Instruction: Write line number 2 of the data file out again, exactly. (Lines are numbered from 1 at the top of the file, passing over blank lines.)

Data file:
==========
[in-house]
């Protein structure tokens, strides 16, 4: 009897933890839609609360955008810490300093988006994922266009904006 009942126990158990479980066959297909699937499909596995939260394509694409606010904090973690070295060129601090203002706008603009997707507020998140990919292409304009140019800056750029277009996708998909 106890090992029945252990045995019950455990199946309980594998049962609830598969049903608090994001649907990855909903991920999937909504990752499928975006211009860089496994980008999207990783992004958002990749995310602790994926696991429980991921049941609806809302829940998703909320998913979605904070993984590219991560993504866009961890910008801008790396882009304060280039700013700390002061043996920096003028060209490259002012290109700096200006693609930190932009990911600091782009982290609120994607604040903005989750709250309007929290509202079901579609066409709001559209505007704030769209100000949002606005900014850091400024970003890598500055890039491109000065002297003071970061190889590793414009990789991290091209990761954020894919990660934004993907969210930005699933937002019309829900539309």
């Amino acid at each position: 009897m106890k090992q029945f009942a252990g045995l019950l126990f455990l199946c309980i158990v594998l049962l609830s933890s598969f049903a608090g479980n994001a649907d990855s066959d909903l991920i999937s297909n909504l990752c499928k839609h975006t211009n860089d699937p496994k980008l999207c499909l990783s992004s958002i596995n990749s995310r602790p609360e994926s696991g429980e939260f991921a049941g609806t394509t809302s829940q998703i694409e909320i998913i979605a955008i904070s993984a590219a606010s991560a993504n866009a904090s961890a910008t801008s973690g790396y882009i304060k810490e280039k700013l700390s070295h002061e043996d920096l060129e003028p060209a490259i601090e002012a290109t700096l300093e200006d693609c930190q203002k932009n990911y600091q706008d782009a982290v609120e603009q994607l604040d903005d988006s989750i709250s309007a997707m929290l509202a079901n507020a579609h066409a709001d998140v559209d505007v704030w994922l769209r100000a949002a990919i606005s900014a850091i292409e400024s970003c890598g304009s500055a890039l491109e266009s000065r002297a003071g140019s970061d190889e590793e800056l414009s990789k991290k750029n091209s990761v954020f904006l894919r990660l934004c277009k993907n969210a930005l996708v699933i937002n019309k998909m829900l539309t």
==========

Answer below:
């Protein structure tokens, strides 16, 4: 009897933890839609609360955008810490300093988006994922266009904006 009942126990158990479980066959297909699937499909596995939260394509694409606010904090973690070295060129601090203002706008603009997707507020998140990919292409304009140019800056750029277009996708998909 106890090992029945252990045995019950455990199946309980594998049962609830598969049903608090994001649907990855909903991920999937909504990752499928975006211009860089496994980008999207990783992004958002990749995310602790994926696991429980991921049941609806809302829940998703909320998913979605904070993984590219991560993504866009961890910008801008790396882009304060280039700013700390002061043996920096003028060209490259002012290109700096200006693609930190932009990911600091782009982290609120994607604040903005989750709250309007929290509202079901579609066409709001559209505007704030769209100000949002606005900014850091400024970003890598500055890039491109000065002297003071970061190889590793414009990789991290091209990761954020894919990660934004993907969210930005699933937002019309829900539309």